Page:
Long Looking in Lancaster
This article is from the archive of The New York Sun before the launch of its new website in 2022. The Sun has neither altered nor updated such articles but will seek to correct any errors, mis-categorizations or other problems introduced during transfer.
New-York-City-based artist John Dubrow’s work amounts to a full-throated argument for the continued vitality of painting today – a point made clear at the recently opened mid-career retrospective of his work at Lancaster, Pennsylvania’s Demuth Museum.
A Formal Realist: The Works of John Dubrow fills the museum, in an eighteenth-century townhouse, with thirty-five works, many of them large-scale. Dubrow’s paintings would benefit from better lighting and larger, less tightly packed rooms. However, the exhibit is invaluable, tracing Dubrow’s artistic evolution from the early 1980s to the present, with a focus on two subjects the artist comes back to time and again: self-portraiture and landscape.
The earliest painting in the exhibition, Abstraction (Meadowmak) is a heavily worked conglomeration of ochre, sienna and gray brushstrokes, made during Dubrow’s time as a graduate student at The San Francisco Art Institute. Though at first glance this painting may seem like an anomaly, the abstract piece foretells the densely impastoed cityscapes to follow, a signature of Dubrow’s mature work, and reveals the artist’s appetite for ambitiously oversized canvases.
After graduate school, Dubrow settled in South Williamsburg, Brooklyn. With his new neighborhood as a subject, Bridge, Summer, painted in 1988, is a highlight of this period. Over Brooklyn rooftops, the ironwork of the Williamsburg Bridge crisscrosses the canvas, interrupted on the right by a warehouse in the extreme foreground. Running the entire height of the painting, the close-up warehouse creates spatial tensions and scale jumps that will continue to animate Dubrow’s compositions for years to come.
World Trade Center, Harbor View, a more ambitious work, was created while Dubrow was artist-in-residence with Port Authority’s World Views Project in 1998. Looking southward from the 91st floor of the Lower Manhattan skyscraper, the harbor spreads out across the scene. Because of the unusual viewpoint, the horizon line in this large canvas is disconcertingly high, causing the eye to travel first down toward the streets below and then up, across the water, into the sensitively described atmospheric perspective where Staten Island meets sky.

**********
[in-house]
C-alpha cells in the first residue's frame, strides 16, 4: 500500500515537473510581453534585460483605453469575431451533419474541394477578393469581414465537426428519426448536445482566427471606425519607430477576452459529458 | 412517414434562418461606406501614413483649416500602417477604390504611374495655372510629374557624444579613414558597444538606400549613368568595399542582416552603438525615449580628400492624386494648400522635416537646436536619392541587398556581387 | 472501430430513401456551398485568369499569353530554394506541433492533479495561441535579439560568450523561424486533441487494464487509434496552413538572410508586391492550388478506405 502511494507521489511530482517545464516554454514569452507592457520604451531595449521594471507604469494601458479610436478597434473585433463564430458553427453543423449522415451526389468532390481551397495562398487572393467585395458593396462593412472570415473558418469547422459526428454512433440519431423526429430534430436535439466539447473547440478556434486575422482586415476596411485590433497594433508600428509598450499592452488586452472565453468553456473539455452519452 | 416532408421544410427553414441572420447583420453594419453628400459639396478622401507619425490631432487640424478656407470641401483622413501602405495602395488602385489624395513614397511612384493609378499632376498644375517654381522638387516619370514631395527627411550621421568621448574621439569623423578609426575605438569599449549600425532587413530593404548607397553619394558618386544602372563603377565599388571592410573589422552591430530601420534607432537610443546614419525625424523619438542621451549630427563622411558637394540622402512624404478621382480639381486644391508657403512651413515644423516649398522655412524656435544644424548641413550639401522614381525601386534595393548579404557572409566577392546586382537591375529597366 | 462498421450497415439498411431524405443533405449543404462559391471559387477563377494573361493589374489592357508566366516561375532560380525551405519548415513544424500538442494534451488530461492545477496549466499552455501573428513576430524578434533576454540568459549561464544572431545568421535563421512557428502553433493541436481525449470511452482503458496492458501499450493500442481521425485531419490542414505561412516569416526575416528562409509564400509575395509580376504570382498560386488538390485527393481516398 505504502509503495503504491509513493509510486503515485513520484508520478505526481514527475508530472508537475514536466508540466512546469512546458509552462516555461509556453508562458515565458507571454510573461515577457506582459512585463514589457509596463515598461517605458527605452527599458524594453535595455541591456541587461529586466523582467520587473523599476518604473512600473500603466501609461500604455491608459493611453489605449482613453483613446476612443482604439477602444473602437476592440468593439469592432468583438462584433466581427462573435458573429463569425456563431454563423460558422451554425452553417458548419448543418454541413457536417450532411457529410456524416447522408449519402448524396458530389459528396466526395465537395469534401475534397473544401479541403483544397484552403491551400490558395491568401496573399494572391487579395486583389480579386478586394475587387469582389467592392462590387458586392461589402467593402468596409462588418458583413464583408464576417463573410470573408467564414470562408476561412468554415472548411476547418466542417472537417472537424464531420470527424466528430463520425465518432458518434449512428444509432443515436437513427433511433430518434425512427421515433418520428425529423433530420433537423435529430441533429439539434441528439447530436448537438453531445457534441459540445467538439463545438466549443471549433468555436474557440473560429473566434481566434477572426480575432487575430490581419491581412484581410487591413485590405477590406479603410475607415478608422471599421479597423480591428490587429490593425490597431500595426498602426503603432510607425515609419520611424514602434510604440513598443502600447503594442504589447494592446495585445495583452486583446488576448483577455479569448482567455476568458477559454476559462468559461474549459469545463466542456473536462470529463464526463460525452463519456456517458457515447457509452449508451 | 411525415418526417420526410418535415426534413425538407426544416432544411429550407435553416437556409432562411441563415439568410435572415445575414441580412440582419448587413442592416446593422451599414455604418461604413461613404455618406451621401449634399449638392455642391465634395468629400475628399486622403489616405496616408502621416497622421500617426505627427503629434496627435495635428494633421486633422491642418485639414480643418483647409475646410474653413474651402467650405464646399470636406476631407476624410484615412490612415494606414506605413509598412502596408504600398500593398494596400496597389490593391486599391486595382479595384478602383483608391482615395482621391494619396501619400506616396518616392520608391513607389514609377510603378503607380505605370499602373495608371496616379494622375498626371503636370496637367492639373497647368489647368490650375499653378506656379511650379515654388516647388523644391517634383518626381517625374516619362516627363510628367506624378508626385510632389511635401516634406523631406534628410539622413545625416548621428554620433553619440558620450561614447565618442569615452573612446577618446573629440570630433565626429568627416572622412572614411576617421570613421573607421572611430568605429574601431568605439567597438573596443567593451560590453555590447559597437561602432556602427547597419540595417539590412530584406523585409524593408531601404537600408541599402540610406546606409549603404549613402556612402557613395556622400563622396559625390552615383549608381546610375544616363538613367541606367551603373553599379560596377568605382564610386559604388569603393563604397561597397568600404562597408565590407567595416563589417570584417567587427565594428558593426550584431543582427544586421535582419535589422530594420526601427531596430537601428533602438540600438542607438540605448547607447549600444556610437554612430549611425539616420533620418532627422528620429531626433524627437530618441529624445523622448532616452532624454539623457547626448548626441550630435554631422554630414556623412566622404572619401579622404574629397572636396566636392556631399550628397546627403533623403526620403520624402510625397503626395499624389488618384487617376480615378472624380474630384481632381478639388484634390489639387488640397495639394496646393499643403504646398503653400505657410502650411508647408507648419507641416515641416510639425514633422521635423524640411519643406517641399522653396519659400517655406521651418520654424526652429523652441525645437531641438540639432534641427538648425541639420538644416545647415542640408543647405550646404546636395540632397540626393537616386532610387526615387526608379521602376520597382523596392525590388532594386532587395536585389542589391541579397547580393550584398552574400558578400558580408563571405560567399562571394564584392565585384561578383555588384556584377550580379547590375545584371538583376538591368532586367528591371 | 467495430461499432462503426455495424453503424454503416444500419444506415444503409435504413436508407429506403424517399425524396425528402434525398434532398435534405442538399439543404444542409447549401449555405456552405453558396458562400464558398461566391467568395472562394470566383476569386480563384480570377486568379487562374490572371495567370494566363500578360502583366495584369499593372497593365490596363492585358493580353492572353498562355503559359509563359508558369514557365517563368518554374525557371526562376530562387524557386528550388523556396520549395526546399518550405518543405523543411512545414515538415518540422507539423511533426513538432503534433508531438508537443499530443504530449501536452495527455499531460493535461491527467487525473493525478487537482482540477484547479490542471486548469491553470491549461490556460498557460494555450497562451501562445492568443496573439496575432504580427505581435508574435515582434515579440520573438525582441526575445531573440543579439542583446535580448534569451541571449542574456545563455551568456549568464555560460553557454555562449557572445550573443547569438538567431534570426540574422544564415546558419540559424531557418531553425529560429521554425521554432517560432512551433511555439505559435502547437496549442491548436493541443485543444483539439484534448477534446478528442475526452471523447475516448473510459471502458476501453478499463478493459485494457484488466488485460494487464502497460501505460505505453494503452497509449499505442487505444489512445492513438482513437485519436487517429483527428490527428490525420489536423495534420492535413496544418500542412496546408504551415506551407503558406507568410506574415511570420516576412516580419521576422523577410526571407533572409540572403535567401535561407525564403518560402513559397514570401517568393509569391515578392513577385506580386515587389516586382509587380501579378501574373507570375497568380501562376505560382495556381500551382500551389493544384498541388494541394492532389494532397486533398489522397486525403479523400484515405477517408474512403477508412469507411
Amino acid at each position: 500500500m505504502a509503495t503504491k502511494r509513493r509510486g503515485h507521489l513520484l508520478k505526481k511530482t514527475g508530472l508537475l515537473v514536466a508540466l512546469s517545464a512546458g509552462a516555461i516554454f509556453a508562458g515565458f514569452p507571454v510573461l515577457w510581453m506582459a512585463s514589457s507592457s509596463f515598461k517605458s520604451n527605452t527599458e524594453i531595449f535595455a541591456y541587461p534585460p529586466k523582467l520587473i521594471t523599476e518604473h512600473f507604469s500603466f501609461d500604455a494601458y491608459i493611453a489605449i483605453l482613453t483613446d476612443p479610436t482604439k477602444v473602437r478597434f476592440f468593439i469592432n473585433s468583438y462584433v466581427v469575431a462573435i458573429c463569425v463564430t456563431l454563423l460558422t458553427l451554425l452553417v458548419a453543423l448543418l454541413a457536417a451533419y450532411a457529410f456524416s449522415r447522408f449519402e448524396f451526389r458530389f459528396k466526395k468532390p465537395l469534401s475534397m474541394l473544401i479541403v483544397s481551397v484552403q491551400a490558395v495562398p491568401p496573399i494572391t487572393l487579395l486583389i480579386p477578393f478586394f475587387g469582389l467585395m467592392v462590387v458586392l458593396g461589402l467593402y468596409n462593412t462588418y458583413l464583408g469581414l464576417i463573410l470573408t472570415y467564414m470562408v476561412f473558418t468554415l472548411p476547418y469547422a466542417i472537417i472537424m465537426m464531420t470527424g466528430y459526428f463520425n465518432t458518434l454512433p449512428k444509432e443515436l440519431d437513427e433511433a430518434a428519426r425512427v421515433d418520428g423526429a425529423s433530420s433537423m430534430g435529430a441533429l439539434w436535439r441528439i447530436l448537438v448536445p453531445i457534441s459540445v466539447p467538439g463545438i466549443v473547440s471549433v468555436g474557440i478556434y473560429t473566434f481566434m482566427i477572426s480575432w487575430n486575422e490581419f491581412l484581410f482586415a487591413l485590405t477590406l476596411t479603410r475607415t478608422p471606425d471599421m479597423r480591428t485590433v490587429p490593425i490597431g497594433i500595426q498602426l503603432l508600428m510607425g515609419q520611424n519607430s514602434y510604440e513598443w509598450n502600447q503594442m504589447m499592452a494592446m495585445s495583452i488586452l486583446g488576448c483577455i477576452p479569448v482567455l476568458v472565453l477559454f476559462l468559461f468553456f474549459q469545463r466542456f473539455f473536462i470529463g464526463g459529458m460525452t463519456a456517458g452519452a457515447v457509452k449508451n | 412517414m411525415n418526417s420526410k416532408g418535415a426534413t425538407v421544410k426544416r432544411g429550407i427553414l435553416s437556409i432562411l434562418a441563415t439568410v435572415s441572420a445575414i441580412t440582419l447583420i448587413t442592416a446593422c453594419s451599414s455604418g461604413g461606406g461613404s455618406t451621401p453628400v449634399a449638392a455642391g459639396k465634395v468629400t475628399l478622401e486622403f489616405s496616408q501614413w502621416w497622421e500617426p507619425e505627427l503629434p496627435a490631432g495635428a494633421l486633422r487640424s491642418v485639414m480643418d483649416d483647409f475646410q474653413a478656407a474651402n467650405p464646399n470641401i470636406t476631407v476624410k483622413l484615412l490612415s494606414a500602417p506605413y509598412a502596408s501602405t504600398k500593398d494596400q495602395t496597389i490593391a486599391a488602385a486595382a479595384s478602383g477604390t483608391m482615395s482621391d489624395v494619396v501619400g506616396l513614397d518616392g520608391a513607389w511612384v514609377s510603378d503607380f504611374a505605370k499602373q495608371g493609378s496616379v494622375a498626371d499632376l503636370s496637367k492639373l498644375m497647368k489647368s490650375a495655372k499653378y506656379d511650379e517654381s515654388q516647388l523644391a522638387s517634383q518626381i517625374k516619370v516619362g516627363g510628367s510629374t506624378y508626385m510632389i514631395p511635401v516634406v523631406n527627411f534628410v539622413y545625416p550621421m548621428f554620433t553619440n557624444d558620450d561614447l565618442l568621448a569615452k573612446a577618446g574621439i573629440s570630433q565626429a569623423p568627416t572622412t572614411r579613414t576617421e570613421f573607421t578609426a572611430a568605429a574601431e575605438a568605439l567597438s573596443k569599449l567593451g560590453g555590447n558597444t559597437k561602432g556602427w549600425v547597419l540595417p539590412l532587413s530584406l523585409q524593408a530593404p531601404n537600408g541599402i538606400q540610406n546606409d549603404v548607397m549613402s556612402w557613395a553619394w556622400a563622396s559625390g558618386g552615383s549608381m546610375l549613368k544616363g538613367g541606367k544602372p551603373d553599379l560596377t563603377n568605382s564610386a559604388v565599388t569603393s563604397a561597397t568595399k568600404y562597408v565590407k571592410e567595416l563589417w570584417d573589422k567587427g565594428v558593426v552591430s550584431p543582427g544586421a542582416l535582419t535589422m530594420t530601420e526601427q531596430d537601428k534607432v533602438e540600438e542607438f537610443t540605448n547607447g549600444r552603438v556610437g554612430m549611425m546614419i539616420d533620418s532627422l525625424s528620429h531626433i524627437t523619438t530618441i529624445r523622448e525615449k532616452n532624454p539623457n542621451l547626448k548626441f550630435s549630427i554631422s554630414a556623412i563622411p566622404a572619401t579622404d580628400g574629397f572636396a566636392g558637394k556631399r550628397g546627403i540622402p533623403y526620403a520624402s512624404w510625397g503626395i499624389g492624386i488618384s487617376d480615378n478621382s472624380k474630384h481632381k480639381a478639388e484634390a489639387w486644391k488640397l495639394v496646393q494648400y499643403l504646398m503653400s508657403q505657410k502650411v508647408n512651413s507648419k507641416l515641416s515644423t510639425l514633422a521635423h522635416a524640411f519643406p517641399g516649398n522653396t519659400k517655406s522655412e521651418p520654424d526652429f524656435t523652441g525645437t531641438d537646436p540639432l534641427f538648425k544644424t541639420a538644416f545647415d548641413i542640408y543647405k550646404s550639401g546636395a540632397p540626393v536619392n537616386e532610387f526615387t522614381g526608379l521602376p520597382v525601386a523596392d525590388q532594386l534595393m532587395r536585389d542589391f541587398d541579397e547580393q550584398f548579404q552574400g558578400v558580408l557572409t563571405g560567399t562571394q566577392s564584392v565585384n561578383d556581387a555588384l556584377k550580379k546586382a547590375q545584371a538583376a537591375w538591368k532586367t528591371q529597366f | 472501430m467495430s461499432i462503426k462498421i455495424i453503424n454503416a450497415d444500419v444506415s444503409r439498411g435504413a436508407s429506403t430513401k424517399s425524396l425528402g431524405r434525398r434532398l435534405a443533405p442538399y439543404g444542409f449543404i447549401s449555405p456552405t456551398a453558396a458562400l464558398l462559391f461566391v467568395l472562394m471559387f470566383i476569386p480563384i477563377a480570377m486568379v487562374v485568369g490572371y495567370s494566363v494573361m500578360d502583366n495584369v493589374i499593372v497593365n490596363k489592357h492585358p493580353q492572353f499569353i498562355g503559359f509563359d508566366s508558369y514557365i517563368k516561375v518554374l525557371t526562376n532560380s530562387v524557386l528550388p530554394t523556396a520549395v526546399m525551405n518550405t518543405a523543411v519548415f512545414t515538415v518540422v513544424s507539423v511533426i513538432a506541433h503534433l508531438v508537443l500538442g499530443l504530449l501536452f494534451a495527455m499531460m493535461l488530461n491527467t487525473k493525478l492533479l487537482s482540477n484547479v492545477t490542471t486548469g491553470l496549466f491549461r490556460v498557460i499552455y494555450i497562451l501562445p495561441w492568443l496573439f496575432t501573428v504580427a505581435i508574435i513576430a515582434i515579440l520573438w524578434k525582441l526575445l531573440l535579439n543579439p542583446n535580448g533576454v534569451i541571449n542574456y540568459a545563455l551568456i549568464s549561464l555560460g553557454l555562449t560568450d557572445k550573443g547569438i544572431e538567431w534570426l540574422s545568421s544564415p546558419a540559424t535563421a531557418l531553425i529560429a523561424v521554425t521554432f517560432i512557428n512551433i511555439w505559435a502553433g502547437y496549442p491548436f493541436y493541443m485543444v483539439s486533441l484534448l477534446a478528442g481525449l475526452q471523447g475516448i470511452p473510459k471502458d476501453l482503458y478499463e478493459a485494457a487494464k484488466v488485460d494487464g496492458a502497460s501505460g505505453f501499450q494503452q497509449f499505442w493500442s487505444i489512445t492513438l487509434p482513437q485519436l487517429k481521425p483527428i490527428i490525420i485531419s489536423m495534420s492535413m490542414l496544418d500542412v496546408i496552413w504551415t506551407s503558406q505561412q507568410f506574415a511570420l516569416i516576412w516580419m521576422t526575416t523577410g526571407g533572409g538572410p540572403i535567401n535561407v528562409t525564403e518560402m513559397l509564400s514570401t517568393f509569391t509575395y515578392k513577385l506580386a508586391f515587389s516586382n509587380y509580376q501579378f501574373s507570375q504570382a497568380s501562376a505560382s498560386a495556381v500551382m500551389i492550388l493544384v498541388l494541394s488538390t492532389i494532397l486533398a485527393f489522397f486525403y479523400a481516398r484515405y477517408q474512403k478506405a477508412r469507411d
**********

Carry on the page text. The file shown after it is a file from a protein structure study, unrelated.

Westbeth View North, 2001-2005, is also a smashing work. Painted from a studio in The Westbeth, the artists’ housing complex on the far-west side of Manhattan, here the paint is troweled on like cement. The West Side Highway, reduced to a slab of grey, curves into a gorgeous arrangement of red and orange squares that live a double life: they are both light-filled depictions of buildings alongside the highway and a jaunty patchwork of color, completely satisfying as simply heavy, physical, bristly paint.
In Dubrow’s recent, more simplified paintings, hefty shapes of flat color reduce his cityscapes and landscapes into more abstracted arrangements. And where before Dubrow would research a subject for a studio painting with drawings and oil sketches (some of his sketchbooks are on display here), now the artist uses an iPad painting application to make 21st century plein-air studies. The Demuth has exhibited some of these iPad studies for a recent playground painting next to the work itself.
Bleecker Playground 2, 2010-2011 hums with movement. Buoyant children, in contrast to adults sitting quietly to the side, animate the painting with off-kilter poses. Dappled light complicates the already busy scene, demonstrating Dubrow’s knack for organizing complex motifs into cohesive compositions.
Demuth Museum Executive Director Anne M. Lampe compares Dubrow to Charles Demuth (1883-1935), the Precisionist painter and Stieglitz Group member whose legacy the museum furthers in the modernist’s restored two-story former residence. “Both men are artists’ artists,” Ms. Lampe explains in the exhibition catalog, whose works “reward slow, contemplative viewing.”
The museum’s charming but less-than-ideal layout, with low-ceilings and improvised lighting, poses a challenge to the long looking Ms. Lampe rightly says Dubrow’s paintings merit. Nevertheless, this survey is a refreshing alternative to the typical museum mid-career retrospectives that tend to showcase already widely known artists. With this exhibit Ms. Lampe calls attention to a painter who “does not allow himself to get caught up in the fads of the day, nor does he allow himself to be overly academic, rather he is connected to a greater continuum of painting that allows his pictures to create universal truths that ultimately connect to and reward the patient viewer.”
Charles Demuth once wrote “paintings must be looked at and looked at and looked at.” In John Dubrow, Ms. Lampe has found an artist whose work can withstand the close examination Demuth espoused.
More information about Xico Greenwald’s work can be found at xicogreenwald.com